In mathematics, an invariant subspace of a linear mapping T : VV from some vector space V to itself, is a subspace W of V that is preserved by T; that is, T(W) ⊆ W.

In mathematics, more specifically in group theory, the character of a group representation is a function on the group that associates to each group element the trace of the corresponding matrix. The character carries the essential information about the representation in a more condensed form. Georg Frobenius initially developed representation theory of finite groups entirely based on the characters, and without any explicit matrix realization of representations themselves. This is possible because a complex representation of a finite group is determined by its character. The situation with representations over a field of positive characteristic, so-called "modular representations", is more delicate, but Richard Brauer developed a powerful theory of characters in this case as well. Many deep theorems on the structure of finite groups use characters of modular representations.

In linear algebra and functional analysis, the partial trace is a generalization of the trace. Whereas the trace is a scalar valued function on operators, the partial trace is an operator-valued function. The partial trace has applications in quantum information and decoherence which is relevant for quantum measurement and thereby to the decoherent approaches to interpretations of quantum mechanics, including consistent histories and the relative state interpretation.

The representation theory of groups is a part of mathematics which examines how groups act on given structures.

In mathematics, the Weyl character formula in representation theory describes the characters of irreducible representations of compact Lie groups in terms of their highest weights. It was proved by Hermann Weyl. There is a closely related formula for the character of an irreducible representation of a semisimple Lie algebra. In Weyl's approach to the representation theory of connected compact Lie groups, the proof of the character formula is a key step in proving that every dominant integral element actually arises as the highest weight of some irreducible representation. Important consequences of the character formula are the Weyl dimension formula and the Kostant multiplicity formula.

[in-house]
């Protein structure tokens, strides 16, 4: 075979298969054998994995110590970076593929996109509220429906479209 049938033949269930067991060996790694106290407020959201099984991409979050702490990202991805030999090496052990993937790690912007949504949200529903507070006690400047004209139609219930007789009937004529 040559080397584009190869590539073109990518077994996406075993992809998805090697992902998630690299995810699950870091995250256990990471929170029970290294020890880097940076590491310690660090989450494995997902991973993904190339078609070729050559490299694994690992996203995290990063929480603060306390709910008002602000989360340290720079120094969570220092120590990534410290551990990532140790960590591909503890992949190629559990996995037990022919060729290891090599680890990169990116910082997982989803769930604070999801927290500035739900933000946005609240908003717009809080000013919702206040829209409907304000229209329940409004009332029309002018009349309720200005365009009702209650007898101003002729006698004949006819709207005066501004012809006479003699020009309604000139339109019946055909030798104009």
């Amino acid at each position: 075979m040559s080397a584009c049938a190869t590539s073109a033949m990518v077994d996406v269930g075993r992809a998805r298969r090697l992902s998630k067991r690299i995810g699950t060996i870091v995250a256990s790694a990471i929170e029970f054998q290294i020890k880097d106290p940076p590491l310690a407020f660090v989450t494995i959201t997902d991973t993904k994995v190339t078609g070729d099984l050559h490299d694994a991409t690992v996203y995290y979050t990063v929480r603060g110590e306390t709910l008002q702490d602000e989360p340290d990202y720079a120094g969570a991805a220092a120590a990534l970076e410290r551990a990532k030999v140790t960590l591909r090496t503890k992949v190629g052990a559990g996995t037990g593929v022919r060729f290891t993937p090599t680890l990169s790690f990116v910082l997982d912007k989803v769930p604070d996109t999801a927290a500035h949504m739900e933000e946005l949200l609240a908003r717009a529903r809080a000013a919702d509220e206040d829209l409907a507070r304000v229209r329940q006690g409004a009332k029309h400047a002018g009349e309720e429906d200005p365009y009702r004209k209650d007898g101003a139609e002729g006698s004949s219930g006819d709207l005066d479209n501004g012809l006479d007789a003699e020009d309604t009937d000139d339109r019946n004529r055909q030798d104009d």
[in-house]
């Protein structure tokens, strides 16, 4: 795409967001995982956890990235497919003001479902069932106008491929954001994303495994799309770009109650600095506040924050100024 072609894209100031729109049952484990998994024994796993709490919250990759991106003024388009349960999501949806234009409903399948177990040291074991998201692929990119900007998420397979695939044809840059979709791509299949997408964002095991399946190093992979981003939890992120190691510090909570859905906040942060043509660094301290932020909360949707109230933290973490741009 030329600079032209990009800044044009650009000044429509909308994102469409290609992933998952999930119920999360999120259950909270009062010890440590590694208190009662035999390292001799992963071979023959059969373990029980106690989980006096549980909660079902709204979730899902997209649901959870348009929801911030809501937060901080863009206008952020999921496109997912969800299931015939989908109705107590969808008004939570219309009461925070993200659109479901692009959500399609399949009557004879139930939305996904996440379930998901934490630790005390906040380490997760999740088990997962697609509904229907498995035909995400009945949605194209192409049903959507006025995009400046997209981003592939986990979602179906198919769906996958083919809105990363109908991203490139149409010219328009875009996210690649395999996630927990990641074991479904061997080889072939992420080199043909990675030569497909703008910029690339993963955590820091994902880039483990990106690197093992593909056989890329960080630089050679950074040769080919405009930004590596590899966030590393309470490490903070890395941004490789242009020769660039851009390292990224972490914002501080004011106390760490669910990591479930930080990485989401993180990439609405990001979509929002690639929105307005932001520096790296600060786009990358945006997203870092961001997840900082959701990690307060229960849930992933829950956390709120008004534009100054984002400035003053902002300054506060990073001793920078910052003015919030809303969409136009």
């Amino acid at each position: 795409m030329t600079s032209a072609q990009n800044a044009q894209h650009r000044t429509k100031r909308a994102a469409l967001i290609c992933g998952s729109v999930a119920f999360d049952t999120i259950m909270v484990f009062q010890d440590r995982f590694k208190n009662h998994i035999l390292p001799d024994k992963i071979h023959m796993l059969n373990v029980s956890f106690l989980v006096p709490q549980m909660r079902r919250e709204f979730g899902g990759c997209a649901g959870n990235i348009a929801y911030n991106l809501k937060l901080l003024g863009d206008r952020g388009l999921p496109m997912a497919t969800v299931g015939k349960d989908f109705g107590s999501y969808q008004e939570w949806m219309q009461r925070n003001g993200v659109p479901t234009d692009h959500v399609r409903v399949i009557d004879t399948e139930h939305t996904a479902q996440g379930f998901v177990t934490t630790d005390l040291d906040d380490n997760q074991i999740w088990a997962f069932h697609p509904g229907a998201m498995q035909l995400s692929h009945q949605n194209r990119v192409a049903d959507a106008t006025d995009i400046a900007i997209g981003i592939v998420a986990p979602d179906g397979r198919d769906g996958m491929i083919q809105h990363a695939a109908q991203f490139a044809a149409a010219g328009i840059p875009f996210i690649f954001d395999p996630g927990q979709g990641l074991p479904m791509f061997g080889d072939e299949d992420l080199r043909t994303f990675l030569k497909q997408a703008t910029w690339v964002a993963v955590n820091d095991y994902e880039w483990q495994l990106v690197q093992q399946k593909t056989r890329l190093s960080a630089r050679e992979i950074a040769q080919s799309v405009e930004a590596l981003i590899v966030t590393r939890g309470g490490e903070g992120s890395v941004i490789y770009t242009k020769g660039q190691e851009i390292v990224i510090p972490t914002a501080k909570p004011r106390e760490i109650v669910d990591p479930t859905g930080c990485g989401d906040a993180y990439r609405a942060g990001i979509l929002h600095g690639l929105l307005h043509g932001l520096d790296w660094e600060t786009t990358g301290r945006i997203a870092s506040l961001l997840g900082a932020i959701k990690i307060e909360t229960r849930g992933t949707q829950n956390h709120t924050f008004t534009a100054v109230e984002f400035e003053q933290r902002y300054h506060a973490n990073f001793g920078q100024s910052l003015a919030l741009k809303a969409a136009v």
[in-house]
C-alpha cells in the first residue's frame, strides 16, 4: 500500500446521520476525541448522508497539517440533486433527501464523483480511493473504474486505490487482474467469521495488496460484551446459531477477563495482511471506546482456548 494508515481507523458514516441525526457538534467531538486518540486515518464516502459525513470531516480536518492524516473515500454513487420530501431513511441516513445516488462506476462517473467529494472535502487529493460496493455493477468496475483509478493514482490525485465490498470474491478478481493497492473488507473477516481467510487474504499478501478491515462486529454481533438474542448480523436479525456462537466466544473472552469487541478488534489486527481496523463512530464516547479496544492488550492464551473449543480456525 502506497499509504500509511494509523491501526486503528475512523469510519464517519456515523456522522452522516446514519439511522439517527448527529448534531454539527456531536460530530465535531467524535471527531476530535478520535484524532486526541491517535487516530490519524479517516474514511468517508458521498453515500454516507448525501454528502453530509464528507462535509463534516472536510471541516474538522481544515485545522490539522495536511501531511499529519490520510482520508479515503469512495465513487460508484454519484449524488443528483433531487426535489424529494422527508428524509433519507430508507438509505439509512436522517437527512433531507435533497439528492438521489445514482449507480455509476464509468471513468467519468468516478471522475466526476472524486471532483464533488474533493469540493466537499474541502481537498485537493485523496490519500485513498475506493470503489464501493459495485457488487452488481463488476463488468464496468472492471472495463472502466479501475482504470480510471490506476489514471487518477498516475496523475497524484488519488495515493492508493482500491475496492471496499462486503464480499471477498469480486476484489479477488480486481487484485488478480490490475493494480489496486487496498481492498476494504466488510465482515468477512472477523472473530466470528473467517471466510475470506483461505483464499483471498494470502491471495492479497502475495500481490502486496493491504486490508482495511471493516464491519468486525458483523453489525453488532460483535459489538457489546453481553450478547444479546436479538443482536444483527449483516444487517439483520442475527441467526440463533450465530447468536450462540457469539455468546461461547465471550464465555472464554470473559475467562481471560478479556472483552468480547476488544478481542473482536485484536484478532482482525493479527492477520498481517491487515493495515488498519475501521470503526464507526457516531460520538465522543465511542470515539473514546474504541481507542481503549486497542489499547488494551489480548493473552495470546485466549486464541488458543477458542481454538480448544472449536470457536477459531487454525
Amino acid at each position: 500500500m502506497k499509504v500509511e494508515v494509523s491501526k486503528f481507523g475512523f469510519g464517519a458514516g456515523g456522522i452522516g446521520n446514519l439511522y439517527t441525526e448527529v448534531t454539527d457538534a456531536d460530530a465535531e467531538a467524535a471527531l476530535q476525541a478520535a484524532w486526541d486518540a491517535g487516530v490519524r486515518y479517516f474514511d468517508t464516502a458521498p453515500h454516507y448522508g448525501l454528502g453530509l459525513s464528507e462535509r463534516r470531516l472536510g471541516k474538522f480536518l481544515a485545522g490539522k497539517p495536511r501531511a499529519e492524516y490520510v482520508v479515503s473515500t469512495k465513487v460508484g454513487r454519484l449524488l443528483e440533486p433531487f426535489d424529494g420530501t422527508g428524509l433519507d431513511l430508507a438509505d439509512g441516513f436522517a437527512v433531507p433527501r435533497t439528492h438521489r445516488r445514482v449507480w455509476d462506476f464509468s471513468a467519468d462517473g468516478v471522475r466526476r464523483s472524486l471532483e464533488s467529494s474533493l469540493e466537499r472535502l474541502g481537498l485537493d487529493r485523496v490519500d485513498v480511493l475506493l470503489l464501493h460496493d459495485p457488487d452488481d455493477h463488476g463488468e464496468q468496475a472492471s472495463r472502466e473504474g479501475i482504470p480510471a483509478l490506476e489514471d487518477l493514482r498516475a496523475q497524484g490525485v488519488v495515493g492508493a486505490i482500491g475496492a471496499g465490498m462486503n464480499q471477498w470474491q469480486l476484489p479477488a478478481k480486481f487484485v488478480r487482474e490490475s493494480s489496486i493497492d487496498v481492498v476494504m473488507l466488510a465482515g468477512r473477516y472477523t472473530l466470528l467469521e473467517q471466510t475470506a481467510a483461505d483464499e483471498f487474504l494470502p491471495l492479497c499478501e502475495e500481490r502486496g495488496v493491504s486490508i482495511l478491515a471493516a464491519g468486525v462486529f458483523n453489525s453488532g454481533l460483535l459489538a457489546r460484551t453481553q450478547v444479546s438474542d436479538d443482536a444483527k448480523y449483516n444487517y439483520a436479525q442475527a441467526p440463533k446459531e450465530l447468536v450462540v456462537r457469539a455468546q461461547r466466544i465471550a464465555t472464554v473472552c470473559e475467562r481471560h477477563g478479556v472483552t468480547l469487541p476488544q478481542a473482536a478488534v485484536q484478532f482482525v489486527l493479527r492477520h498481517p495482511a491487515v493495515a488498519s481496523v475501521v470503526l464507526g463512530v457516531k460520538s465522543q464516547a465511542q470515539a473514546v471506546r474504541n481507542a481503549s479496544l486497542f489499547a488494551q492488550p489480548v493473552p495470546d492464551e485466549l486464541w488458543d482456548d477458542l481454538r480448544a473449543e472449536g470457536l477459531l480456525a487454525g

In homological algebra, Whitehead's lemmas represent a series of statements regarding representation theory of finite-dimensional, semisimple Lie algebras in characteristic zero. Historically, they are regarded as leading to the discovery of Lie algebra cohomology.

In mathematics, semi-simplicity is a widespread concept in disciplines such as linear algebra, abstract algebra, representation theory, category theory, and algebraic geometry. A semi-simple object is one that can be decomposed into a sum of simple objects, and simple objects are those that do not contain non-trivial proper sub-objects. The precise definitions of these words depends on the context.

This is a glossary of representation theory in mathematics.

In mathematics, specifically in representation theory, a semisimple representation is a linear representation of a group or an algebra that is a direct sum of simple representations. It is an example of the general mathematical notion of semisimplicity.

In mathematics, the representation theory of semisimple Lie algebras is one of crowning achievements of the theory of Lie groups and Lie algebras. The theory was worked out mainly by E. Cartan and H. Weyl and because of that, the theory is also known as the Cartan–Weyl theory. The theory gives the structural description and classification of a finite-dimensional representation of a semisimple Lie algebra ; in particular, it gives a way to parametrize irreducible finite-dimensional representations of a semisimple Lie algebra, the result known as the theorem of the highest weight.

This is a glossary for the terminology in a mathematical field of functional analysis.

References

1. Itzkov, Mikhail (2009). Tensor Algebra and Tensor Analysis for Engineers: With Applications to Continuum Mechanics. Springer. p. 4. ISBN   978-3-540-93906-1.
2. Gannon, Terry (2006), Moonshine beyond the Monster: The Bridge Connecting Algebra, Modular Forms and Physics, ISBN   0-521-83531-3